Please write us about your personal experiences with following your roots! Looking back at personal history allows a community to better understand their own history as a whole. It is through looking at these individual pieces that we begin to see the entire puzzle.

One such experience will be featured in Semaji every issue. Send any articles to ashlie.bienvenu90@gmail.com. We hope you decide to share your piece of the puzzle with the community. Thank you!

 

The article was featured in Semaji September 2015. To read the full version Click Here

Meet the Participants!!

“The Standing On Their Shoulders project has been a rewarding and eye opening experience. As a minority overseas for much of my upbringing has left me with a desire to connect with black legacies and histories. By participating in this project I have learned a wealth about the rich history of Black folks in Montreal, stories that will leave me inspired for years to come. I greatly enjoyed the opportunity I had to speak with and interview such prominent individuals.”

-Joseph Ariwi

 

“The “Standing on Their Shoulders” project seeks to uncover black anglophones’ hidden history through storytelling and visuals. It is our way of celebrating our achievements as a people and giving a voice to a community that has been marginalized out of history. We understand that knowledge of self is key to the growth and unity of black youth in Montreal and beyond.”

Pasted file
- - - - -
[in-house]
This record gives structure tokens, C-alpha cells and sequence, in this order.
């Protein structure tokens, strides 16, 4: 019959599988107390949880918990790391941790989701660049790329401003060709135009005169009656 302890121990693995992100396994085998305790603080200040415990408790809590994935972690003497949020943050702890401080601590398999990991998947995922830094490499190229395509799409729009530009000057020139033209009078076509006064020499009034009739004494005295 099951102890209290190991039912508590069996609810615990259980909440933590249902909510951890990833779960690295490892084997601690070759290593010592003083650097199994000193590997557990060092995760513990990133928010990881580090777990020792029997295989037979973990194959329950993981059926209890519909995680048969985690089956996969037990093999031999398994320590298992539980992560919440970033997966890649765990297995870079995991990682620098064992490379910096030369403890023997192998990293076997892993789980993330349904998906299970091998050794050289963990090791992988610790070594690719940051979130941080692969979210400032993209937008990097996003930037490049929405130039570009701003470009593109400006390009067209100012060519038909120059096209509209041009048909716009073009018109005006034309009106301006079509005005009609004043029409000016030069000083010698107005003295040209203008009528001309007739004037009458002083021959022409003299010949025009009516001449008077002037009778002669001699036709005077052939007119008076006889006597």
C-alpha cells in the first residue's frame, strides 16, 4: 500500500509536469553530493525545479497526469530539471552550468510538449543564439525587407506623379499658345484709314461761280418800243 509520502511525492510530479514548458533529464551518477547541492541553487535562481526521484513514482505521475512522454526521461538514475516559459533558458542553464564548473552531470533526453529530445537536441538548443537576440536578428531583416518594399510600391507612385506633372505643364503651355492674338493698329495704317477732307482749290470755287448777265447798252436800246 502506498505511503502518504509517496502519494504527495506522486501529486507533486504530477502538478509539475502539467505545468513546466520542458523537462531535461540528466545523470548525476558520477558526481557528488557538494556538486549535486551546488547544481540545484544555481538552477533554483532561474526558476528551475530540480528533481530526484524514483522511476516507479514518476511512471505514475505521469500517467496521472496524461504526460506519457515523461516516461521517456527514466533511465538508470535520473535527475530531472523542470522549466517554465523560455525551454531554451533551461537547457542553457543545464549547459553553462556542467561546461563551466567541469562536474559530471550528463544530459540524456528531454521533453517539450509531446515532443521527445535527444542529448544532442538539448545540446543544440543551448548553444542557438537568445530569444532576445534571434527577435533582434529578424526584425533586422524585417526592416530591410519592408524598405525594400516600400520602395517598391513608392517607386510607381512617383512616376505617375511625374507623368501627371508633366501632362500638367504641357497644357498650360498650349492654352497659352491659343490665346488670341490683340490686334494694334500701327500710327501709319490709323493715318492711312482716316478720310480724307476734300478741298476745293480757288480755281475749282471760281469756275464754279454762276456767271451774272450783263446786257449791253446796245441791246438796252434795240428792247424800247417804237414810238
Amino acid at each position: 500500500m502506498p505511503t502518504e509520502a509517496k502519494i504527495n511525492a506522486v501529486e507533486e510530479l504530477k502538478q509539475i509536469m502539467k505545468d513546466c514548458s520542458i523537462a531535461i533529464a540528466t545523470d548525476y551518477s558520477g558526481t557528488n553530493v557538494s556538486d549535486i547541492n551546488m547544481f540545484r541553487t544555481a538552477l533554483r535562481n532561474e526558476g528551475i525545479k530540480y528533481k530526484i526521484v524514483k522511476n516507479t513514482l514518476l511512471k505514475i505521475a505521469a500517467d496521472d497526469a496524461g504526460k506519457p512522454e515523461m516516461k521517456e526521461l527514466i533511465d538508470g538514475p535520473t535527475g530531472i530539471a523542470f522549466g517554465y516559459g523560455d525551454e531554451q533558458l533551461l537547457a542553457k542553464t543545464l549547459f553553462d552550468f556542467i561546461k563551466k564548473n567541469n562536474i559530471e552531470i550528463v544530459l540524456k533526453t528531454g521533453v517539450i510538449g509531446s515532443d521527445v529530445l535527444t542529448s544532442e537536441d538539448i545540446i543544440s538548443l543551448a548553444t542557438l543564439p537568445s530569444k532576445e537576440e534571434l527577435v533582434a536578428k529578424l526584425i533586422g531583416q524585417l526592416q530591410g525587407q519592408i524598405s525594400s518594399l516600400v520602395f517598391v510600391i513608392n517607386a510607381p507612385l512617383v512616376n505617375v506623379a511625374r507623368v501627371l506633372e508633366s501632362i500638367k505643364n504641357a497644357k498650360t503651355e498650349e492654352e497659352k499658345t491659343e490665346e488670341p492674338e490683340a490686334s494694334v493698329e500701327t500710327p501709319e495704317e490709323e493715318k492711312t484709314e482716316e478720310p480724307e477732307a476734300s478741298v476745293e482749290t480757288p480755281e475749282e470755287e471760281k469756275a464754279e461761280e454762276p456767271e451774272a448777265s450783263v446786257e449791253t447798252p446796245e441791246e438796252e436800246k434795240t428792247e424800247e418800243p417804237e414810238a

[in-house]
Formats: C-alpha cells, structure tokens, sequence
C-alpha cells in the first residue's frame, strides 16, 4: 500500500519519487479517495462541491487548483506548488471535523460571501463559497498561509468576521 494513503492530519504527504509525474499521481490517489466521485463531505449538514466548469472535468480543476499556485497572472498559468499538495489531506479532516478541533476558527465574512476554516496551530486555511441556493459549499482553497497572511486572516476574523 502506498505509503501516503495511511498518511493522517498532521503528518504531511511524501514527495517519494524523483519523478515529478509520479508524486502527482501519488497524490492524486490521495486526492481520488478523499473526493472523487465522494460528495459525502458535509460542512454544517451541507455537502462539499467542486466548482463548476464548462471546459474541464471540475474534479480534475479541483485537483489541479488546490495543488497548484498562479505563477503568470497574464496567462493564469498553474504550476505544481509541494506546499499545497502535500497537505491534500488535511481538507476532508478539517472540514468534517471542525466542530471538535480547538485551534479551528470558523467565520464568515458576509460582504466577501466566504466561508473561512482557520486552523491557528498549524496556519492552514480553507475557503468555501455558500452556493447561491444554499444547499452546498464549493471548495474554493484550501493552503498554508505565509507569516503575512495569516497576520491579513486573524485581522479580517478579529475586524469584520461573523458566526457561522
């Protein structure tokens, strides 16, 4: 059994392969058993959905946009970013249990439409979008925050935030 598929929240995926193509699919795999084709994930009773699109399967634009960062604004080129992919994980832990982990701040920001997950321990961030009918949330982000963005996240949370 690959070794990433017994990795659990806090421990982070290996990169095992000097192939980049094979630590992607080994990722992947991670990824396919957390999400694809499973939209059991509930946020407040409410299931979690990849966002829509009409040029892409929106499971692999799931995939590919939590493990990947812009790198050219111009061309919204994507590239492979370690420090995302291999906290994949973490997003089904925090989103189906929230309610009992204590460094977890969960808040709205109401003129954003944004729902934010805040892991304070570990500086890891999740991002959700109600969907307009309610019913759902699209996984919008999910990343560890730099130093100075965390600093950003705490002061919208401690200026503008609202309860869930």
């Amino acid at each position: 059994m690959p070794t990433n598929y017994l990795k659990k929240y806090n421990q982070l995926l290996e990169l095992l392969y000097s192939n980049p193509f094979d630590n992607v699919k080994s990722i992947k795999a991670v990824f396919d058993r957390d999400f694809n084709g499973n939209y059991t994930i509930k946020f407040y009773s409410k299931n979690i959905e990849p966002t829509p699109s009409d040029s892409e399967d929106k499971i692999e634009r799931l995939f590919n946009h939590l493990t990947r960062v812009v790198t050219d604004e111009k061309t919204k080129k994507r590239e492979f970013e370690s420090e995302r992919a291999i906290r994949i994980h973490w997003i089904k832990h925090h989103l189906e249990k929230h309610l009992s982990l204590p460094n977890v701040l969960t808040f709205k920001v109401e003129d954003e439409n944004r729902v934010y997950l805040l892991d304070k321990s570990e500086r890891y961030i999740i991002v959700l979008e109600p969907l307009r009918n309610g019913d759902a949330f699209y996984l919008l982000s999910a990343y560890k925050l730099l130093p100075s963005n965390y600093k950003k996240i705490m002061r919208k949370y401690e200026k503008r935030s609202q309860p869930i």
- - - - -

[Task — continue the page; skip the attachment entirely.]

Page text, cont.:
-Yanissa Grand-Pierre

 

“We felt that this was an important project to take part in because there isn’t as much recognition for the people who have worked so hard to get Little Burgundy to where it is as there should be. My sister and I chose Jesse Maxwell-Smith because we found that her story was inspiring and that accomplishments like hers are something to strive for. We are extremely thankful that the Standing on Their Shoulders project gave us an opportunity to learn more about our community and someone who helped shape it.”

-Rachel Shelton

 

“Standing on Their Shoulders is a bridge, in my eyes, to the past in Montreal. They taught me so much about the undiscussed history of Montreal’s Black Community. Without them, I wouldn’t have gained that knowledge and they are a great contribution to the Black Community because of this project that allowed youths to dig into their roots and create something marvellous.”

-Maxwell Step

Semaji-December-2015-meet-the-participants

The article was featured in Semaji December 2015. To read the full version Click Here

10 Million For Christmas: Giving and Reasons for Giving

By Dr. Clarence Bayne